I was told that babies find an attachment object at about 8-10 months, so I started substituting the blankets randomly, putting different stuffed animals or dolls with my boys each day, and--placing the teddy/puppy I wanted them to "attach to" right near them. It might sound odd, but I would sometimes rub it on the back of my sweaty neck so it would smell familiar to them. And, with both boys, it worked. Wild, huh?

So, since I could, I got duplicates. Actually, there were three but we think one Teddy got thrown away in a vomiting episode. The loveys are in rotation, or rather, two are in rotation for each boy. Pook has a third puppy but it still has tags on it and may just hang out in my closet until I have a grandchild! Ha! Funny thought.

I'd had a Blue Puppy when I was tiny, a gift from an aunt who was still in college and found it at the school bookstore. I slept with his ear for a time after he'd sort of dissolved, then somehow my parents got me onto Teddy. They don't even know where or how I got Teddy even though I swear I have a memory of a three year old girl giving him to me, used. I still have Teddy, up on the kids' bookshelf. He comes down occasionally, but he's pretty tattered and fragile. I give him a hug and kiss but don't let them rough handle him. So when I got pregnant my mom found me a Blue Puppy for Pook. We searched for the right Teddy for Bug and found the same brand as Pup-- "My First Puppy" and "My First Teddy" by Gund. Except I think now they've changed. Because last summer I had to go searching online for a Teddy after I managed to leave both Ted and Pup at home when we flew out of town. (I realized it before the plane took off too. I felt awful, but didn't really think the pilot would wait for me to drive home and back before take off. Although I never asked.) So when I arrived at our destination I started checking to see if I could get new ones. I couldn't, but the kids coped pretty well actually, and Daddy overnight expressed them to us for about $40.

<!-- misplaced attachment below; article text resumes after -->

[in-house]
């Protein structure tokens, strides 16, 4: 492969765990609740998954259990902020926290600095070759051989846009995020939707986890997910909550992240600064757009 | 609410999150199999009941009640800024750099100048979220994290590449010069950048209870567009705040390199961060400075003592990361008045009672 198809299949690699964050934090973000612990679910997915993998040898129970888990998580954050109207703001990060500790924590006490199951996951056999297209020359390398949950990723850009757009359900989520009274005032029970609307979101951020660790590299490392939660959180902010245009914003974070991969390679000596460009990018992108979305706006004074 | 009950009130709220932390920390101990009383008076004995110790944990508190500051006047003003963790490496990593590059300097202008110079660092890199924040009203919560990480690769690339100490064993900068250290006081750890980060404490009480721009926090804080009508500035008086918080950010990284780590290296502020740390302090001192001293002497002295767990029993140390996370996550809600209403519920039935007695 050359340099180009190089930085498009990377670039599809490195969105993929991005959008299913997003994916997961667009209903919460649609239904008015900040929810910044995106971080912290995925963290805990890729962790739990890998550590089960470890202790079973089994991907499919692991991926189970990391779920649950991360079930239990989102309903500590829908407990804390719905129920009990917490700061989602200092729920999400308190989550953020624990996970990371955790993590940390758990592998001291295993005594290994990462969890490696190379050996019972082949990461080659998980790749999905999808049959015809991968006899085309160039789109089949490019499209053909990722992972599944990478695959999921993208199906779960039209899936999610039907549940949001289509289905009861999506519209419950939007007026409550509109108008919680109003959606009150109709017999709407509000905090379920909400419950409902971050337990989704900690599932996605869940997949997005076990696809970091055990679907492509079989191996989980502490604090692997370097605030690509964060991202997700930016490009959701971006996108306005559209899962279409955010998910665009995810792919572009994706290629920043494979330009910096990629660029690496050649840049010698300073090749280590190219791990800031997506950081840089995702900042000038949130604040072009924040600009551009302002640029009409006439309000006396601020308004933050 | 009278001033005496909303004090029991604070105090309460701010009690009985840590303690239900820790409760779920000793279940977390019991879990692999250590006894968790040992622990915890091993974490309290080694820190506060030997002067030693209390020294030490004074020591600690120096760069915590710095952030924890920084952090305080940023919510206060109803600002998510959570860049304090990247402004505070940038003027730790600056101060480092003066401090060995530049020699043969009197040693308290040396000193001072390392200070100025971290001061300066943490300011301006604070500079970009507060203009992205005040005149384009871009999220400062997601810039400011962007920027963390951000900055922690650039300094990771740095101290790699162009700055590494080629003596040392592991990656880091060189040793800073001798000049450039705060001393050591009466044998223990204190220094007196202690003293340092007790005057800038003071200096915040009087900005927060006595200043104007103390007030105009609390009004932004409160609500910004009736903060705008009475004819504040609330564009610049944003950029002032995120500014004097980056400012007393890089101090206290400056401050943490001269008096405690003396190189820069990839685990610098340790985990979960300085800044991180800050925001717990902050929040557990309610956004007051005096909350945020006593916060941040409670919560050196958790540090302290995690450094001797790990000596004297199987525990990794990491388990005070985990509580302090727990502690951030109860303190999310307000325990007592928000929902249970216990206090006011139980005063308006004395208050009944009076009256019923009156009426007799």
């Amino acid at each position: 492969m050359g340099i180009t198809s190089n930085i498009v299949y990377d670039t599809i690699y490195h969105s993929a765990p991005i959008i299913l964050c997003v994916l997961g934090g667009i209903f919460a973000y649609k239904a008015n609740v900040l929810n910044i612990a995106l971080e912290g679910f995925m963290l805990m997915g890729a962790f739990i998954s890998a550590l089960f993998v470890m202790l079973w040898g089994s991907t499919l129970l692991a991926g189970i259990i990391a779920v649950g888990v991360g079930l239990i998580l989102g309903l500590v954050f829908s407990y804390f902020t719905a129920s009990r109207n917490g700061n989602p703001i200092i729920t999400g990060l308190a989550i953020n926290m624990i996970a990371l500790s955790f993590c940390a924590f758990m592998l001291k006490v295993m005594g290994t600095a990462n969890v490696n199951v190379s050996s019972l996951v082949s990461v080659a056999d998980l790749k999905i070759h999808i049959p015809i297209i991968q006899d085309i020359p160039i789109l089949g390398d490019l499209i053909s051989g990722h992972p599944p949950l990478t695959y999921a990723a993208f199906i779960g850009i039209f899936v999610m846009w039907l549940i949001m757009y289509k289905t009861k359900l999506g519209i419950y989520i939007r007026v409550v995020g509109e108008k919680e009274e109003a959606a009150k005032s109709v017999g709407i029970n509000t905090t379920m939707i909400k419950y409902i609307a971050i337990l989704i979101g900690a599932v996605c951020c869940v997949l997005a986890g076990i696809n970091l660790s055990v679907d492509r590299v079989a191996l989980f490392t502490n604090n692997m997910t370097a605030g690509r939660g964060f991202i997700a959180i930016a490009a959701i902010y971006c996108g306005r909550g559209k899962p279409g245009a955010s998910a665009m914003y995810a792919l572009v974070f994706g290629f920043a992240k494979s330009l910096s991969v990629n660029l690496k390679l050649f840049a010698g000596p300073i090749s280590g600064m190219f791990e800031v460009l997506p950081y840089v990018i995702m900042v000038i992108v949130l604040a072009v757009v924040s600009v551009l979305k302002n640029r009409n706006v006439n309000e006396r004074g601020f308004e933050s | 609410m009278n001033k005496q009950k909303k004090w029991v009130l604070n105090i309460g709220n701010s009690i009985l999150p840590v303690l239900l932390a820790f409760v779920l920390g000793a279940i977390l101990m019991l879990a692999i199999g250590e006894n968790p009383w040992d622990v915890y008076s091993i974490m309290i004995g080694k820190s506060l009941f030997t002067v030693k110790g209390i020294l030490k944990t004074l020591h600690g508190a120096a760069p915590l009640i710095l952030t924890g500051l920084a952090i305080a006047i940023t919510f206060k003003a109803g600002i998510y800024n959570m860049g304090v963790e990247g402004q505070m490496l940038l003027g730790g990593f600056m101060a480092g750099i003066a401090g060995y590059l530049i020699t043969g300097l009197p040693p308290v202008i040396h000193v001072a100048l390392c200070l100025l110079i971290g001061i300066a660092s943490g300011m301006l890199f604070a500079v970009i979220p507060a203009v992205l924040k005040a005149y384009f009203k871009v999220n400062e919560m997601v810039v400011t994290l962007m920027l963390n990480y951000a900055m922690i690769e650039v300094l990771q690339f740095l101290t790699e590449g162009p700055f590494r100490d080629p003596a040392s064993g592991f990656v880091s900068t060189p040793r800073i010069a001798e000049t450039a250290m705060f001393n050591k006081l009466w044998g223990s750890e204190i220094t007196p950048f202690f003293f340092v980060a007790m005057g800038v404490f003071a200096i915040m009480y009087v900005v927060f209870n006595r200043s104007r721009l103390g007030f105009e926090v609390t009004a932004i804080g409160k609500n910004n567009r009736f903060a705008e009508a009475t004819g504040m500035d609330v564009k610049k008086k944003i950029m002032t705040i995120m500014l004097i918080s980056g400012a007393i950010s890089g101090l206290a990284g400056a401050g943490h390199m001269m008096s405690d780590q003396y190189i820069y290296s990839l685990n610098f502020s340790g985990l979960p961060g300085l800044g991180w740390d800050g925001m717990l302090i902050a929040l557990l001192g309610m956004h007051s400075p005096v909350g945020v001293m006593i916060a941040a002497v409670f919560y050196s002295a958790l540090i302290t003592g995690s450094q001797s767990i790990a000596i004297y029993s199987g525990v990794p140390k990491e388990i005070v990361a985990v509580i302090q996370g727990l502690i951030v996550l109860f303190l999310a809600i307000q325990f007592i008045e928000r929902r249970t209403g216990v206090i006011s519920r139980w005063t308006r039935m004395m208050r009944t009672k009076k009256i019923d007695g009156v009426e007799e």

Someday they'll find out about the duplicates and I don't know what will happen. One of my friends has a child who found out and now he just has to sleep with both. Pook sort of already knows, but since I think he doesn't really want to know it's a bit like Santa or the Tooth Fairy and he's staying mum. We'd come home from a long vacation a bit later in the evening than we'd hoped (of course) and needed to put the boys to bed right away. Pook had played with Puppy in the car but once we got home he was no where to be seen. Finally in desperation I pulled out Puppy Duplicate. I'd never done that when one was MIA, only when one was in the laundry. Sure enough, in the morning Puppy Original was found in the art cabinet, (naturally-- a logical place I should have looked). I was so quick to get that stuffed piece of trouble hidden away that Pook saw it all in a blur. He tried to ask me and I gave him a quick "not gonna talk about it" and moved on.

Another time, I'd tossed a grimy Puppy in the laundry and put the clean Double in his bed. The next morning he says to me, "Isn't it weird? I cut the tags off Puppy one time and now they're back!" (They didn't stay on long- I got in there asap, hoping he'd forget.) So, between those two episodes, he must know. He could probably handle it, but it seemed like a slippery slope because I don't know if Bug could. But maybe they'll feel deceived when they find out. For now it's a matter of practicality. I'll hope they'll be pleasantly surprised to meet the Doubles.

This morning I pulled a clean Teddy from the dryer and took him upstairs to hide in my closet, in his usual hiding place. I passed Bug's bedroom and saw Other Teddy on his bed. I hesitated. The practical side of me said to put the clothes away and get some work done while both boys were at school. The sentimental side of me wanted to hold them both at the same time. Introduce them. "Hey Teddy, this is Teddy."

Saturday, March 8, 2008

planning for my empty nest

I guess I'm going to be mothering Bug for a long time. Pook has already asked how soon he can move out, but Bug seems to want to stay. The other day he said to me, "When I'm 100 I'll get a new home. Will you still be my mom? Will I still be your baby?"

Then, another day I got, "'When will I die?"
I hope you won't die until you're a really really old man. Older than me, Daddy, Nana, Papa, Grandma or Grandad.
"Like 100? And then I can live in another state like them?"